Check out the Repository on GitHub

1- Intro

Calamary is a squid-like proxy.

Its focus is set on security filtering for HTTPS/TLS.

The ruleset should be logical, transparent & easy to understand.


  • support for mainstream proxy modes

  • filtering ruleset - see Rules

    • ability to filter on protocol-basis

    • ability to enforce TLS (deny any unencrypted connections)

  • TLS handling

    • certificate validation

    • peaking information without decrypting traffic

    • interception-mode with decryption

    • ability to block ECH/ESNI

  • QUIC support

  • detect plain HTTP and respond with generic HTTPS-redirect

  • en- & disable parsing of protocols

Calamary will not:

  • act as caching proxy

  • act as reverse proxy

  • implement edge-case workarounds for unencrypted protocols

TLS handling

Most of todays internet traffic is encrypted. Therefore a proxy needs to focus on handling it.

Calamary is striving to get the most out of TLS-peaking as TLS-interception might not be the solution for everyone.

TLS-interception has some drawbacks:

  • possible legal issues

  • costly processing & higher latency

  • security issue if the CA gets compromised

But so does TLS-peaking:

  • unable to filter ECH/ESNI protected traffic at all

  • far less information available to filter on

    • unable to determine application-protocol

Getting Started


Forward proxies are very useful to enforce a security-baseline in networks and a must-have for Zero-Trust environments.

Many enterprises and individuals will use proxies integrated with vendor network-firewalls or cloud-services to handle this filtering.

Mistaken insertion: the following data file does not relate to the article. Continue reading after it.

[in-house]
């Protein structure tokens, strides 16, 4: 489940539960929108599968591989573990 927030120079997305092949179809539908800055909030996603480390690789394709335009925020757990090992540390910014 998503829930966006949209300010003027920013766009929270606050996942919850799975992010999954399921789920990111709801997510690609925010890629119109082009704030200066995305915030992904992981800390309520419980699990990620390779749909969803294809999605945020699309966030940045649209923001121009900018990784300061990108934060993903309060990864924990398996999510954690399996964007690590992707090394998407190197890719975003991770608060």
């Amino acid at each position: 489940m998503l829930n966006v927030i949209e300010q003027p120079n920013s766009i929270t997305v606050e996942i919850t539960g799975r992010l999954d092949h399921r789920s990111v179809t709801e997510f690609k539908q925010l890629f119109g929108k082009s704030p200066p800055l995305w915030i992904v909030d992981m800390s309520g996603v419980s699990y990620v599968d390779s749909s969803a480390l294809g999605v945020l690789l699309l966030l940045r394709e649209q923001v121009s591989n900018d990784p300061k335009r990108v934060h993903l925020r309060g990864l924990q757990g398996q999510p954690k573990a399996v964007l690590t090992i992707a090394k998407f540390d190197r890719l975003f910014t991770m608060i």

But some of us might like to keep control over that system.

The usage of go-based applications is easy (single binary) and can perform well.

Why not use Squid?

Squid has some limitations that make its usage more complicated than it should be.

Per example:

  • intercept/transparent mode - no native solution for the DNAT restrictions

    Related errors:

    • NF getsockopt(ORIGINAL_DST) failed

    • NAT/TPROXY lookup failed to locate original IPs

    • Forwarding loop detected

  • intercept/transparent mode - host verification - using DNS

    does hit issues with todays DNS-handling of major providers:

    • TTLs <= 1 min (p.e. download.docker.com, debian.map.fastlydns.net)

    Related error: Host header forgery detected

Squid is a good and stable software. But I get the feeling it needed to grow into more than it was designed for initially. Some behavior is inconsistent between modes and not optimized for todays IT-world.

I would much preferr a keep-it-simple approach. Even if that means that some nice-to-have features are not implemented.


  • Plaintext HTTP is not that common anymore.

    We are using TLS-SNI > Host-Header to resolve the target.

    Plain HTTP is unsecure by default. So we won’t check for Host-Header mangling.

    The ruleset is applied ‘postrouting’ (IP/Net matching) and Host-Header domains are ignored by the ruleset.

  • Whenever it is not possible to route the traffic through the proxy..

    To overcome the DNAT restriction, of losing the real target IP, there will be a Redirector!

  • Transparent traffic interception will be the focus.

    Setting the environment-variables ‘HTTP_PROXY’, ‘HTTPS_PROXY’, ‘http_proxy’ and ‘https_proxy’ for all applications and HTTP-clients may be problematic/too inconsistent